Wednesday, August 7, 2013

The Fresh and the Familiar

One of the first assignments in my creative writing course involved a set of four poems.  I fancied myself as a bit of a poet, so I was pretty confident I’d nailed it.  The lecturer rang to give me feedback and was very positive about two of the poems.  However, the other two were not as original as they could have been.  As he explained what he meant, I realised that I had used some well-worn phrases and ideas (e.g., God lavishing grace on us and people wearing emotional masks to hide how they really feel).  He encouraged me to look for the original thread that would take them out of the ordinary.  After revision, one of them was published in an American poetry journal.  I’ve never forgotten that advice and try to inject it into all of my writing projects.  I don’t always hit the mark, but I know that when I do strike that chord of originality, the whole piece sings.

After using parables to teach his disciples, Jesus said that “every teacher of the law who has become a disciple in the kingdom of heaven is like the owner of a house who brings out of his storeroom new treasures as well as old” (Matthew 13:52, NIV).  In the Amplified Bible, that last phrase is translated “the fresh as well as the familiar”.  What a great goal for Christian writers. 

So how do we inject originality into our writing? 

  • Read, read, read.  One problem with that poetry assignment was that I had hardly read any poetry since leaving school, which was … ahem … a long time ago.  I didn’t know what people were writing, I didn’t know how styles had changed, and I didn’t know where to send material. If you read more in the genre that you’re writing, you not only find out what’s already been done, but you also pick up great tips for improving your own writing.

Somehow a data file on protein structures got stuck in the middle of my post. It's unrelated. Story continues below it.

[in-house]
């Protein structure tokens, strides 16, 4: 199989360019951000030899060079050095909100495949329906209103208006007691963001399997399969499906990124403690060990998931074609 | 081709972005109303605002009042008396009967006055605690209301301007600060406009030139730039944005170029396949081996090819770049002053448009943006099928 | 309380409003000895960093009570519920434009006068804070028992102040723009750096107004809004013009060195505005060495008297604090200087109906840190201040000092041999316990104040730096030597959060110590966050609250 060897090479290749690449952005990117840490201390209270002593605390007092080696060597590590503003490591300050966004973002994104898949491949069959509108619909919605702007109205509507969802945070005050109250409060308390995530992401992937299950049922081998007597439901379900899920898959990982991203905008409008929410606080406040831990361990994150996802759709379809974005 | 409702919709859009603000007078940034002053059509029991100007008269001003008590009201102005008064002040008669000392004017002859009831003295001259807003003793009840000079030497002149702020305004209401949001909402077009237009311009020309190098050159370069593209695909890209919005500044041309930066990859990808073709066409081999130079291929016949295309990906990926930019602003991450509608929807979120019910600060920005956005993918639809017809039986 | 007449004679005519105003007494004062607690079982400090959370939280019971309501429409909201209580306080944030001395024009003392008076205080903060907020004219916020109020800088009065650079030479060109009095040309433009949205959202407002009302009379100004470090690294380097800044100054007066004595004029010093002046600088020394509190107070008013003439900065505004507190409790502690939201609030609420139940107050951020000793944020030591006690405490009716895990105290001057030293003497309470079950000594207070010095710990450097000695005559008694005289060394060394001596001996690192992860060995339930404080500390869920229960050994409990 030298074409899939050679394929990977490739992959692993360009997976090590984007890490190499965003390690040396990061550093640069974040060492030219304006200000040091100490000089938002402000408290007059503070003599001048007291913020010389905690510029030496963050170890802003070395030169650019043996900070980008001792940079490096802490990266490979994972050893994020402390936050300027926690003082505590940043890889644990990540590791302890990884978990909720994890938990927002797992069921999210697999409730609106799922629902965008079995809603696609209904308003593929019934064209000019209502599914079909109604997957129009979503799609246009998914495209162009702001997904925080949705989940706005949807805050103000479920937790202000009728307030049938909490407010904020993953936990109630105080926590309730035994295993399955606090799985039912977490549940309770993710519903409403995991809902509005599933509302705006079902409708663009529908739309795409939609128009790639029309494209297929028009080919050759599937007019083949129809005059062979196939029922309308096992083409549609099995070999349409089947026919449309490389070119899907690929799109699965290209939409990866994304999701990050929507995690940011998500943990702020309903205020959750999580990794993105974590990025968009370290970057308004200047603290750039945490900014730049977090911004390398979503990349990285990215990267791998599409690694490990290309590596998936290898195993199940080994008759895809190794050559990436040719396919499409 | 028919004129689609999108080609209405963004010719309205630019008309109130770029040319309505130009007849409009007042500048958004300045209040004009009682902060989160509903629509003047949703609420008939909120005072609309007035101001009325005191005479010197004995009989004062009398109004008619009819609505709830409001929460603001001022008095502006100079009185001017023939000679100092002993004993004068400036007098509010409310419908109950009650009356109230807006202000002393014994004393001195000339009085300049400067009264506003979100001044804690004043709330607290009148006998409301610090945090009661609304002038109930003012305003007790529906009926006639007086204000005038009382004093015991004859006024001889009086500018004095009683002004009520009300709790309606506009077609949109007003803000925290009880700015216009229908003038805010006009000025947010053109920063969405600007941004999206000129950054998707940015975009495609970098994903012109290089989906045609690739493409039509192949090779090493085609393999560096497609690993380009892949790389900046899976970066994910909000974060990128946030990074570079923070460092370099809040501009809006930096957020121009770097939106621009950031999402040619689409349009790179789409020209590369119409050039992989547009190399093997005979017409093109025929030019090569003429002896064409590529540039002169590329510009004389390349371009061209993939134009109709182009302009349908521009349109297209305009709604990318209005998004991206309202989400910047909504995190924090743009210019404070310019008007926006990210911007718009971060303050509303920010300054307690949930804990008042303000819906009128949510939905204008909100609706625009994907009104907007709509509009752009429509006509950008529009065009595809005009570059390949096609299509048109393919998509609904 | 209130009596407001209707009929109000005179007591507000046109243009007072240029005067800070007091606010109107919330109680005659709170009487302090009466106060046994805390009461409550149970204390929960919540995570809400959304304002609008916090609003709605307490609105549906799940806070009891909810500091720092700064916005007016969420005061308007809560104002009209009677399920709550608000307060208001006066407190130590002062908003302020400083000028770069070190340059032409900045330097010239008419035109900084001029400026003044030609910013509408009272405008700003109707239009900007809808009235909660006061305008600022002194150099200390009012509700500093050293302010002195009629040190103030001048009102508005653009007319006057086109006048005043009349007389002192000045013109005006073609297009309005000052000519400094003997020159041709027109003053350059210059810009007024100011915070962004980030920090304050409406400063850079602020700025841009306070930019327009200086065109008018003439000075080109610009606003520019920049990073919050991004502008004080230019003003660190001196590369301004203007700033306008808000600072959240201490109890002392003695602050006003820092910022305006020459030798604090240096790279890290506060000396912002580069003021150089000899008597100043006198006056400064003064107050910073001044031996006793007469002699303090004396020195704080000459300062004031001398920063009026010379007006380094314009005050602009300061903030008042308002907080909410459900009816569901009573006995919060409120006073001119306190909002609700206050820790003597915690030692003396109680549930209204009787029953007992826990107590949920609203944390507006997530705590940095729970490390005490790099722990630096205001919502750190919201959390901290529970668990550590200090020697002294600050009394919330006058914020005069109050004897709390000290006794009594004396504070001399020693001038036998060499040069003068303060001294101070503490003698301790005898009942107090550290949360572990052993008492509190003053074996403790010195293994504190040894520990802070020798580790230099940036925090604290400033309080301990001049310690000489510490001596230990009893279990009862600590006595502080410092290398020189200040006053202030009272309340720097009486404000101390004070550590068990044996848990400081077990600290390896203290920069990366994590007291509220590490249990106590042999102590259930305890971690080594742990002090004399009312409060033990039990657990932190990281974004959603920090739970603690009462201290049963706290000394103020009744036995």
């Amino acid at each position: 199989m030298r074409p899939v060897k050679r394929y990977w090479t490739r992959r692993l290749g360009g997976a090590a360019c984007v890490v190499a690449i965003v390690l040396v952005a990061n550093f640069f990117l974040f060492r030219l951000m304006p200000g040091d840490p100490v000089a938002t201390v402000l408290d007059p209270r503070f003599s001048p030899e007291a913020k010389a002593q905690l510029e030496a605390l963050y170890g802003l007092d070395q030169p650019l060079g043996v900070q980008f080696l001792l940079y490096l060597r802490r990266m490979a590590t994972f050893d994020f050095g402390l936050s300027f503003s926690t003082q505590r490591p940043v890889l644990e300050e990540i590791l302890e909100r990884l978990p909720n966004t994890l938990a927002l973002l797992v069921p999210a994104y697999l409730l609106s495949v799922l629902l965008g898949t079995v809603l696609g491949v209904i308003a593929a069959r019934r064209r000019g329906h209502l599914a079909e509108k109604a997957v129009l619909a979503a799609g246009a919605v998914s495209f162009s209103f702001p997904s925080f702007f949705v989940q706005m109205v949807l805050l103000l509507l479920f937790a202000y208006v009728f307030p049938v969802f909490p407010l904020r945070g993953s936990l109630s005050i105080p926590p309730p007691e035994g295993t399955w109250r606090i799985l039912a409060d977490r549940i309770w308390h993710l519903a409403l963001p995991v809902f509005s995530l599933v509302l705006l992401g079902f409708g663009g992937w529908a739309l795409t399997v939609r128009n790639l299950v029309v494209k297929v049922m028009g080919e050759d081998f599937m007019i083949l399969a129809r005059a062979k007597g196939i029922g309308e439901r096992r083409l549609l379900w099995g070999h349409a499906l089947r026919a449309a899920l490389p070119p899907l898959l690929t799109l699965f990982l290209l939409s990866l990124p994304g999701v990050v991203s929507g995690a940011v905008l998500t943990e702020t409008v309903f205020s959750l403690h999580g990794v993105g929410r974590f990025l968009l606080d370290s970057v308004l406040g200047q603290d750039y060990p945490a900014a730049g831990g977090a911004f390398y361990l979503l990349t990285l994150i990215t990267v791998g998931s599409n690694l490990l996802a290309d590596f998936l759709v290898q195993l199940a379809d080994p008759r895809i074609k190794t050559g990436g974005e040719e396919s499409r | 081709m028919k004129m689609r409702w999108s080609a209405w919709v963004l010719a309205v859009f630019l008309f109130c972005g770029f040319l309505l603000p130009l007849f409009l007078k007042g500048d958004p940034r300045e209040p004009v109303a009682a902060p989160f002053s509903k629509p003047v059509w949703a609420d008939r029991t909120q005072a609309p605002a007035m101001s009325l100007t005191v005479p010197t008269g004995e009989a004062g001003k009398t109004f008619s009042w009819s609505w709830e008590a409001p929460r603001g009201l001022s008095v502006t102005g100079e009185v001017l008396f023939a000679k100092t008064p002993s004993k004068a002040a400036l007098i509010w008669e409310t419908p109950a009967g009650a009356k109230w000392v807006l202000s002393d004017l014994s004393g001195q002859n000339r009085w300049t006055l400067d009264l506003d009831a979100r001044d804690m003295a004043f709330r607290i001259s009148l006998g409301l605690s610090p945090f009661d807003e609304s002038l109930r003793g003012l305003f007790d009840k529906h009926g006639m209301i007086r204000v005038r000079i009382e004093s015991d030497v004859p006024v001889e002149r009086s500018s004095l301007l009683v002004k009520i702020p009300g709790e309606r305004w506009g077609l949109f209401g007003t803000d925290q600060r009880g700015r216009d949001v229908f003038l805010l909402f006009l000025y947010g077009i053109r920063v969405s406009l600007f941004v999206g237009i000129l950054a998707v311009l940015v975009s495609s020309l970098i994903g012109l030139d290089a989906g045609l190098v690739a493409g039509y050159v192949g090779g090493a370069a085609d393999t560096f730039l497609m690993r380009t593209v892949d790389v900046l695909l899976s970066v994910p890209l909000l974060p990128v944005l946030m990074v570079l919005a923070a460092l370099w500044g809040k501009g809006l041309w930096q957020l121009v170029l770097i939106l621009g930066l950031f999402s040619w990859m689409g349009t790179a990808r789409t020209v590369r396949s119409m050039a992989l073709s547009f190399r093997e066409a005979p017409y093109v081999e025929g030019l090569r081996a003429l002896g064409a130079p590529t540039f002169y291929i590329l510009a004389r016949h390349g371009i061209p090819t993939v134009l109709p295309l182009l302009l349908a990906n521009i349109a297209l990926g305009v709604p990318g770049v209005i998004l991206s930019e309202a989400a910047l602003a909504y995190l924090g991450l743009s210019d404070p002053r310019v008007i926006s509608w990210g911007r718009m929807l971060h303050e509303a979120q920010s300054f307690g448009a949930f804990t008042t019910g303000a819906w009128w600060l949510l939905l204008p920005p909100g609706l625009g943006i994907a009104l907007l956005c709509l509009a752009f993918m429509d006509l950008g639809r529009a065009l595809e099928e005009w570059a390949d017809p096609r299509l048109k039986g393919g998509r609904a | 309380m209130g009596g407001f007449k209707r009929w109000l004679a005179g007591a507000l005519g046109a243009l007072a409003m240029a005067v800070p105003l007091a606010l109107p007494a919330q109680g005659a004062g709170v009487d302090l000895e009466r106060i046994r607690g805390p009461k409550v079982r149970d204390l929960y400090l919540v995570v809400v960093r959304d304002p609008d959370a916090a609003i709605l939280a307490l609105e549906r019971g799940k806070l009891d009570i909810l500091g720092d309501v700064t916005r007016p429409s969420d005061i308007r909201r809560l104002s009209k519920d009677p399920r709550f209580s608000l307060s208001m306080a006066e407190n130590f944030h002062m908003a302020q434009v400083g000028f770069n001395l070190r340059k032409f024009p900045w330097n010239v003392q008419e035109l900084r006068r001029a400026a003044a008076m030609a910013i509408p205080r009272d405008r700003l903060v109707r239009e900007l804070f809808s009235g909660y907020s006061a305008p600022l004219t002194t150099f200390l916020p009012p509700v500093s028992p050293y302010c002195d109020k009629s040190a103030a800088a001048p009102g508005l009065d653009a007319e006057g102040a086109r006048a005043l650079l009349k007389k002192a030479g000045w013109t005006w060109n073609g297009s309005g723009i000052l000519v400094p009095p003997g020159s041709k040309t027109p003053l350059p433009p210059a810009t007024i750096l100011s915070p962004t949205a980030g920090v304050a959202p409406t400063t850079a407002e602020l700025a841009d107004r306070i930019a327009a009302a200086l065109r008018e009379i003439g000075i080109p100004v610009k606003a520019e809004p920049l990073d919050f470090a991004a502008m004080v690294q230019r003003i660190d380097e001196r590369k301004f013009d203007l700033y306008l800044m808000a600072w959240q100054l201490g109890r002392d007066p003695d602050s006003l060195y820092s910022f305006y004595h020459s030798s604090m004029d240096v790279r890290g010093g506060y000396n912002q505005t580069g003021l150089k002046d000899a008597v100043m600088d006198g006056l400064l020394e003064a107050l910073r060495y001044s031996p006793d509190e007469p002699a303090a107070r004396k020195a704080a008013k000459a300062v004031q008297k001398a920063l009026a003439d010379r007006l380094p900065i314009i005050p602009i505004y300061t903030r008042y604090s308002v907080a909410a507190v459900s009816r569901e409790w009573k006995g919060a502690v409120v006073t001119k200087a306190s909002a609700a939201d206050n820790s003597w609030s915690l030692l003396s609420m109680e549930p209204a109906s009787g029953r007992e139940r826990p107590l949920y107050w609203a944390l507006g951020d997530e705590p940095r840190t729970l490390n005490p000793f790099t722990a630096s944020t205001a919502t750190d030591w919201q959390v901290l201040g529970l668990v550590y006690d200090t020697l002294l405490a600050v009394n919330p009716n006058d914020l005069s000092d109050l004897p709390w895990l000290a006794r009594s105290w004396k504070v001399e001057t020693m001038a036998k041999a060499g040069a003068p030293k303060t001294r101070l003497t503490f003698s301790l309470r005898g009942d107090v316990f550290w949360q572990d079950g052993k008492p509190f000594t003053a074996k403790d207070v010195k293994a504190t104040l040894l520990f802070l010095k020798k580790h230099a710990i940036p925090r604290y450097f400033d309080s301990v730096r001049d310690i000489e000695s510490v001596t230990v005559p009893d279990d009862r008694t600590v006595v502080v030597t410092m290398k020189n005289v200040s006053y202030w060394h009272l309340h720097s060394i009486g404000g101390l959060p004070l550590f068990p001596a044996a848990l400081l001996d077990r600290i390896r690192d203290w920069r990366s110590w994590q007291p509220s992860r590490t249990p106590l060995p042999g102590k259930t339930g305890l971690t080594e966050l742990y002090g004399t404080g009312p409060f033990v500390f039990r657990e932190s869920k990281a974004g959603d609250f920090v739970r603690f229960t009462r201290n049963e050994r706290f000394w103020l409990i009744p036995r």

• Look for a fresh angle or perspective.  One trick I’ve used in poetry is to write from the point of view of a different character.  I’ve had poems published from the perspectives of Rahab, Barabbas, Sapphira, Joseph the father of Jesus, and the woman who touched Jesus’ cloak.  I’m sure I’m not the first person to have written poetry about these people, but by taking a different angle, it automatically puts your work into a smaller pool and hopefully brings fresh insights to a familiar story.

  • Chart new territory.  In some ways, “there is nothing new under the sun” (Ecc. 1:9), but we can look for new ways of expressing it.  For example, if you’re writing a crime novel, we already know that there will be a variety of suspects and a swag of red herrings before the murderer is revealed at the end.  What can you do to make the journey through that path more interesting?  What if your sleuth isn’t a detective, an FBI agent or a forensic pathologist, but a precocious 11-year-old amateur chemist who lives on the crumbling estate of Buckshaw in 1950s England?  Alan Bradley did that to great effect in his highly original Flavia de Luce series.  What will be your novel’s unique mark?